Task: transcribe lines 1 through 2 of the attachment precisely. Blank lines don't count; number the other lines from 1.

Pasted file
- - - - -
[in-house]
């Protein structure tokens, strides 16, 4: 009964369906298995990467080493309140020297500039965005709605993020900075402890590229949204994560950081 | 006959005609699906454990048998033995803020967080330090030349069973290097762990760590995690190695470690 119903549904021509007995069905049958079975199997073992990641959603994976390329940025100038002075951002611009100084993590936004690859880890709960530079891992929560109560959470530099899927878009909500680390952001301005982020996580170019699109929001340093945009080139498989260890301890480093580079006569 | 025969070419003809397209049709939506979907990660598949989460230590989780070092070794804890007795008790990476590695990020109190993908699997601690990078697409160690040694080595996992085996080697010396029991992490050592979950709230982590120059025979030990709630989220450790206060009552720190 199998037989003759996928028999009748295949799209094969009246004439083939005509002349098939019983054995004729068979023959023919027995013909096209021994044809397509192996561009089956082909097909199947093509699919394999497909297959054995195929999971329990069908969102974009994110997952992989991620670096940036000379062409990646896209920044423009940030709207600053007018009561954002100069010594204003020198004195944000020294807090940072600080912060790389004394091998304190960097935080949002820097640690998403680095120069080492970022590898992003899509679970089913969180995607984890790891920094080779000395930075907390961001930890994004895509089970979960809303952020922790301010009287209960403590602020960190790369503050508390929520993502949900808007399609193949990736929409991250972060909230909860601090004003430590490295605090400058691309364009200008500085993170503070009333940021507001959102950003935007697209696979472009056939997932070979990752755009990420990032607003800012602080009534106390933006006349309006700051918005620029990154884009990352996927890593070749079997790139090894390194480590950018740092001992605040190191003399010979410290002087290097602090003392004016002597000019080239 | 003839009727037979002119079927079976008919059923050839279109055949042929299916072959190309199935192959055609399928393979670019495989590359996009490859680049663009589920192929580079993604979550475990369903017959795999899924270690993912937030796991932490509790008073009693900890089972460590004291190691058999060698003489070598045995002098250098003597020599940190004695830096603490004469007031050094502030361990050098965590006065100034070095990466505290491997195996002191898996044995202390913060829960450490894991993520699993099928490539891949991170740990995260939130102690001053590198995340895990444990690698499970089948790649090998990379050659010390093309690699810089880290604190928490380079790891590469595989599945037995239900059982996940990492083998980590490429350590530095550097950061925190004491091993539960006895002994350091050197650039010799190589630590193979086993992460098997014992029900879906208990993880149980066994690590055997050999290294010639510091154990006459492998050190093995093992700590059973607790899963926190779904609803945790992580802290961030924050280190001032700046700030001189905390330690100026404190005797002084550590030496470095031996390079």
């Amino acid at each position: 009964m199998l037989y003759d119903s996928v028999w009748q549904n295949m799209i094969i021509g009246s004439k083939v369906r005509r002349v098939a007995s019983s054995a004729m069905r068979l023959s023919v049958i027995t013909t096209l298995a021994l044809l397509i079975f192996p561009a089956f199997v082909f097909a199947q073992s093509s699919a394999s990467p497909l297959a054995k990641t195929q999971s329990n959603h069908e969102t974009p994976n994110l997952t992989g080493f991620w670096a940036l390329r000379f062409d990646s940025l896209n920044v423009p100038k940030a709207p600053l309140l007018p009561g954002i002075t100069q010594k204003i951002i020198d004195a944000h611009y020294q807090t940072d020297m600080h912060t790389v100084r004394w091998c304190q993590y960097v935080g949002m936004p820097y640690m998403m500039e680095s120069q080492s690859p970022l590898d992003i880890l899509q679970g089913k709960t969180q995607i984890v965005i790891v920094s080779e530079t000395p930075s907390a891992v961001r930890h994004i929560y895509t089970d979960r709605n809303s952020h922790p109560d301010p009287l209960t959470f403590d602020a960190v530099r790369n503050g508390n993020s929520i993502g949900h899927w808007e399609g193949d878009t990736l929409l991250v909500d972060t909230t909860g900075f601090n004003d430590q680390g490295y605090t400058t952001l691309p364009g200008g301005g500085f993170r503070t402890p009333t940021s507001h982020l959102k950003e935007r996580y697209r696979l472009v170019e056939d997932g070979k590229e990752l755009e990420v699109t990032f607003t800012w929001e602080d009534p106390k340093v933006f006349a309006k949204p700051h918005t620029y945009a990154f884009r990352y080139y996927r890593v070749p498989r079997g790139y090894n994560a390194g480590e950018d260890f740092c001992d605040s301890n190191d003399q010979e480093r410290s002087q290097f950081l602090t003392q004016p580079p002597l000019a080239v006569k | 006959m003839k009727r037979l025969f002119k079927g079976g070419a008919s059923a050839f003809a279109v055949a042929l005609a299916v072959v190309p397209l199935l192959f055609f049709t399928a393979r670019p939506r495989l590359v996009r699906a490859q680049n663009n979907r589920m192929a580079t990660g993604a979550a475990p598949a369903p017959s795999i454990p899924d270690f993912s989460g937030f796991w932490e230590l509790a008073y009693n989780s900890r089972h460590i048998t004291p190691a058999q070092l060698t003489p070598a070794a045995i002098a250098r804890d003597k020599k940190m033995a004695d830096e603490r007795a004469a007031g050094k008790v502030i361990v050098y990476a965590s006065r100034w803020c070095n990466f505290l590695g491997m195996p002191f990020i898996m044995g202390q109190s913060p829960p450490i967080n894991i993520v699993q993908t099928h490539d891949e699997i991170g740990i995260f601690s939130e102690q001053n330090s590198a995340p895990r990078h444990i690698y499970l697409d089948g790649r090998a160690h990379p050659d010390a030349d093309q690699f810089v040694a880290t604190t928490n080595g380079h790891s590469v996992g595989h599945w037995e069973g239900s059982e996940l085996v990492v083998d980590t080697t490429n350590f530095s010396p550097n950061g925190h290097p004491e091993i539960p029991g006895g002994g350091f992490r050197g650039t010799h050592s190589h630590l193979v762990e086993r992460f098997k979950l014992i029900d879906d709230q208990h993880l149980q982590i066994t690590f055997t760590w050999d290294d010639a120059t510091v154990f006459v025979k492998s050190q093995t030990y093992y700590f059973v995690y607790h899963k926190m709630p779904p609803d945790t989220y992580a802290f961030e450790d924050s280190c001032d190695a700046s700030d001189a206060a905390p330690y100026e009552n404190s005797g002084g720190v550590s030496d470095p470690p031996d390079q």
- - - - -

[in-house]
């Protein structure tokens, strides 16, 4: 009964369906298995990467080493309140020297500039965005709605993020900075402890590229949204994560950081 | 006959005609699906454990048998033995803020967080330090030349069973290097762990760590995690190695470690 119903549904021509007995069905049958079975199997073992990641959603994976390329940025100038002075951002611009100084993590936004690859880890709960530079891992929560109560959470530099899927878009909500680390952001301005982020996580170019699109929001340093945009080139498989260890301890480093580079006569 | 025969070419003809397209049709939506979907990660598949989460230590989780070092070794804890007795008790990476590695990020109190993908699997601690990078697409160690040694080595996992085996080697010396029991992490050592979950709230982590120059025979030990709630989220450790206060009552720190 199998037989003759996928028999009748295949799209094969009246004439083939005509002349098939019983054995004729068979023959023919027995013909096209021994044809397509192996561009089956082909097909199947093509699919394999497909297959054995195929999971329990069908969102974009994110997952992989991620670096940036000379062409990646896209920044423009940030709207600053007018009561954002100069010594204003020198004195944000020294807090940072600080912060790389004394091998304190960097935080949002820097640690998403680095120069080492970022590898992003899509679970089913969180995607984890790891920094080779000395930075907390961001930890994004895509089970979960809303952020922790301010009287209960403590602020960190790369503050508390929520993502949900808007399609193949990736929409991250972060909230909860601090004003430590490295605090400058691309364009200008500085993170503070009333940021507001959102950003935007697209696979472009056939997932070979990752755009990420990032607003800012602080009534106390933006006349309006700051918005620029990154884009990352996927890593070749079997790139090894390194480590950018740092001992605040190191003399010979410290002087290097602090003392004016002597000019080239 | 003839009727037979002119079927079976008919059923050839279109055949042929299916072959190309199935192959055609399928393979670019495989590359996009490859680049663009589920192929580079993604979550475990369903017959795999899924270690993912937030796991932490509790008073009693900890089972460590004291190691058999060698003489070598045995002098250098003597020599940190004695830096603490004469007031050094502030361990050098965590006065100034070095990466505290491997195996002191898996044995202390913060829960450490894991993520699993099928490539891949991170740990995260939130102690001053590198995340895990444990690698499970089948790649090998990379050659010390093309690699810089880290604190928490380079790891590469595989599945037995239900059982996940990492083998980590490429350590530095550097950061925190004491091993539960006895002994350091050197650039010799190589630590193979086993992460098997014992029900879906208990993880149980066994690590055997050999290294010639510091154990006459492998050190093995093992700590059973607790899963926190779904609803945790992580802290961030924050280190001032700046700030001189905390330690100026404190005797002084550590030496470095031996390079």